The system as a whole is inefficient because its individual parts have strong incentives to work in ways that create cost elsewhere. As there is no common view of what success looks like, organisations may not act in the best interests of the whole system. For example, courts staff seek, under judicial direction, to ensure they are in use as much as possible by scheduling more trials than can be heard so that there are back‑ups when one trial cannot proceed. This is both a cause and a result of the inefficiencies in the system, and leads to costs for other parts of the system, for example witnesses who spend a day waiting to give evidence for a trial that is not then heard, and who may then be more likely to disengage from the process.
There is significant regional variation in the performance of the system, suggesting that there is scope for efficiency gains. A victim of crime in North Wales has a 7 in 10 chance that the trial will go ahead at Crown Court on the day it is scheduled, whereas in Greater Manchester the figure is only 2 in 10. The large variation in performance across the country means that victims and witnesses will experience very different levels of service. If the performance in those Local Criminal Justice Board areas with the highest rate of cracked trials was equivalent to the best-performing quartile, 15% more cases would proceed as planned, saving a minimum of £4 million in CPS costs, as well as those costs incurred by other organisations.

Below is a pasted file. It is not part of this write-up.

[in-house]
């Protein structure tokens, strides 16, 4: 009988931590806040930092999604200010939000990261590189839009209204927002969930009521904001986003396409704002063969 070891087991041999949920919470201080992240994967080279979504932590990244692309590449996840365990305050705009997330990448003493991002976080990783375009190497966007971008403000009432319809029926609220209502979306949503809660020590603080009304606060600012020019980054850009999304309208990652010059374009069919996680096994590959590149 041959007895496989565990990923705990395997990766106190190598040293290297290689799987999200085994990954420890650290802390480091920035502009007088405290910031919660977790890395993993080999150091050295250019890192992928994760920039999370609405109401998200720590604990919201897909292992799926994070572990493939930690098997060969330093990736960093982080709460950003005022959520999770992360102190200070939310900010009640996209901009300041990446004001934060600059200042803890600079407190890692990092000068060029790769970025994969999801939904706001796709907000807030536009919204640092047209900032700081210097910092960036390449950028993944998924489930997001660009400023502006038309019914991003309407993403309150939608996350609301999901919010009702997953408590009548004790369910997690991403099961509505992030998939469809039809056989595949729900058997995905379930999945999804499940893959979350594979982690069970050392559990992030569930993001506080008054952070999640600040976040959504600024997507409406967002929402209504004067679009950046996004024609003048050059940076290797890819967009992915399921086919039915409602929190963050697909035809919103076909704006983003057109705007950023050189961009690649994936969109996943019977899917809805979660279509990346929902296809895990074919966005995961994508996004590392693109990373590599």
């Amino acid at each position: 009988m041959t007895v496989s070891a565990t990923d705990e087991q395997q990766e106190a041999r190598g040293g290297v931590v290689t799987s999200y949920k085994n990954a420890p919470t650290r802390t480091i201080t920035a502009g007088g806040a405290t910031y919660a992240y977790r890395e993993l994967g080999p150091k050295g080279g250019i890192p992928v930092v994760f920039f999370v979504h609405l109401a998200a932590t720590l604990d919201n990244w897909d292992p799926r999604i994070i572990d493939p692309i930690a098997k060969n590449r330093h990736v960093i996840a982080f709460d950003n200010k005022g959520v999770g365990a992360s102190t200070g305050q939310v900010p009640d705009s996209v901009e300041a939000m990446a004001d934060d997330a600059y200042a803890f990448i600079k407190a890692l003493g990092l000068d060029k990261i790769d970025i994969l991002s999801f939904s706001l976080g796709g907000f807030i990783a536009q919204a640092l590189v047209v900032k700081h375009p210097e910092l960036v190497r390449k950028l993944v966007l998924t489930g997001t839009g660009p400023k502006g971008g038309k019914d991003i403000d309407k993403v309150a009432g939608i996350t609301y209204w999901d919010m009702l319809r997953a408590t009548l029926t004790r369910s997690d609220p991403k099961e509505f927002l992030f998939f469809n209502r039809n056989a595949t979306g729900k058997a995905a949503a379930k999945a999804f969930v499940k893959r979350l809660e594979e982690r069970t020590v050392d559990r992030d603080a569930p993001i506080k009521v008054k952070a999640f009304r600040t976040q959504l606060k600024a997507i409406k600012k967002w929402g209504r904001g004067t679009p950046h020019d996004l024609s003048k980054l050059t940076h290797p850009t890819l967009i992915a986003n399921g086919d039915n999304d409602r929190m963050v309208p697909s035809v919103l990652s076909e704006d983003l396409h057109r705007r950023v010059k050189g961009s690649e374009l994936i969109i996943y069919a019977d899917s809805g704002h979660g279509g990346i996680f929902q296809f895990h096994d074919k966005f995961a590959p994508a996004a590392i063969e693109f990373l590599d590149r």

There are some mechanisms to identify and share good practice, but awareness and use of these varies. Our case study visits identified a range of innovative approaches that made a positive impact on the system. These included implementing an appointment system for the approval of search warrants, which saved a significant amount of police time, and creating a dedicated videoconferencing court. But there is varied awareness and use of mechanisms to identify and disseminate learning from these initiatives.
Conclusion on value for money
The NAO concludes that the system is not currently delivering value for money. It acknowledges that adopting an approach to improve the whole system is challenging because the constituent parts must maintain their independence for justice to be done. However, it highlights the simple facts that:
Large parts of the system are paper-based and parties are not always doing what they are supposed to do in a timely manner. The system is not currently delivering value for money.